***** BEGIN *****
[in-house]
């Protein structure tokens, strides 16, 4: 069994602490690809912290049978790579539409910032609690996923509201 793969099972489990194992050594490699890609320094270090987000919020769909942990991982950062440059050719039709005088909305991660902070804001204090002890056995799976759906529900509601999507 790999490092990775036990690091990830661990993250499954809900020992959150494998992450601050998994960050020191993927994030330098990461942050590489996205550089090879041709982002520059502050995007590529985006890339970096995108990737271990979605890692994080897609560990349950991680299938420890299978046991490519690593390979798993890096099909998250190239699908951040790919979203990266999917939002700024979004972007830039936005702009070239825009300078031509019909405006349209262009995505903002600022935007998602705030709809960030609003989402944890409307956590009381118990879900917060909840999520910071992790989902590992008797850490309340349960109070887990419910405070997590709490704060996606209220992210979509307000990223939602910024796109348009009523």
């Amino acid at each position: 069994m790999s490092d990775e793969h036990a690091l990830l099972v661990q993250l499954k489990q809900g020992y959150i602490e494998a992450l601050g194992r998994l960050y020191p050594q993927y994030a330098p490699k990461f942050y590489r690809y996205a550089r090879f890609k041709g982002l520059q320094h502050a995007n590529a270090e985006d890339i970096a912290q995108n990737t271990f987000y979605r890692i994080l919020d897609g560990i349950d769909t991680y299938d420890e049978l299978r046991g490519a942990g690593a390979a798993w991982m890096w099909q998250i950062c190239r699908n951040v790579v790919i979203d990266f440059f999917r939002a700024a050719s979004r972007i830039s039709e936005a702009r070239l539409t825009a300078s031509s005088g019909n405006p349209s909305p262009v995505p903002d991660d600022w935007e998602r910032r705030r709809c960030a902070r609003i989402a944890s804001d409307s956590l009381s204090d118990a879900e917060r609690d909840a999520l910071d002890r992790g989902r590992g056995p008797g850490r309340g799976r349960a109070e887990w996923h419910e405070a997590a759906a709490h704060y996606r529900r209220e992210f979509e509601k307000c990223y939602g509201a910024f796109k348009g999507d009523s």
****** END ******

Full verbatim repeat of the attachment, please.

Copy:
[in-house]
């Protein structure tokens, strides 16, 4: 069994602490690809912290049978790579539409910032609690996923509201 793969099972489990194992050594490699890609320094270090987000919020769909942990991982950062440059050719039709005088909305991660902070804001204090002890056995799976759906529900509601999507 790999490092990775036990690091990830661990993250499954809900020992959150494998992450601050998994960050020191993927994030330098990461942050590489996205550089090879041709982002520059502050995007590529985006890339970096995108990737271990979605890692994080897609560990349950991680299938420890299978046991490519690593390979798993890096099909998250190239699908951040790919979203990266999917939002700024979004972007830039936005702009070239825009300078031509019909405006349209262009995505903002600022935007998602705030709809960030609003989402944890409307956590009381118990879900917060909840999520910071992790989902590992008797850490309340349960109070887990419910405070997590709490704060996606209220992210979509307000990223939602910024796109348009009523």
């Amino acid at each position: 069994m790999s490092d990775e793969h036990a690091l990830l099972v661990q993250l499954k489990q809900g020992y959150i602490e494998a992450l601050g194992r998994l960050y020191p050594q993927y994030a330098p490699k990461f942050y590489r690809y996205a550089r090879f890609k041709g982002l520059q320094h502050a995007n590529a270090e985006d890339i970096a912290q995108n990737t271990f987000y979605r890692i994080l919020d897609g560990i349950d769909t991680y299938d420890e049978l299978r046991g490519a942990g690593a390979a798993w991982m890096w099909q998250i950062c190239r699908n951040v790579v790919i979203d990266f440059f999917r939002a700024a050719s979004r972007i830039s039709e936005a702009r070239l539409t825009a300078s031509s005088g019909n405006p349209s909305p262009v995505p903002d991660d600022w935007e998602r910032r705030r709809c960030a902070r609003i989402a944890s804001d409307s956590l009381s204090d118990a879900e917060r609690d909840a999520l910071d002890r992790g989902r590992g056995p008797g850490r309340g799976r349960a109070e887990w996923h419910e405070a997590a759906a709490h704060y996606r529900r209220e992210f979509e509601k307000c990223y939602g509201a910024f796109k348009g999507d009523s």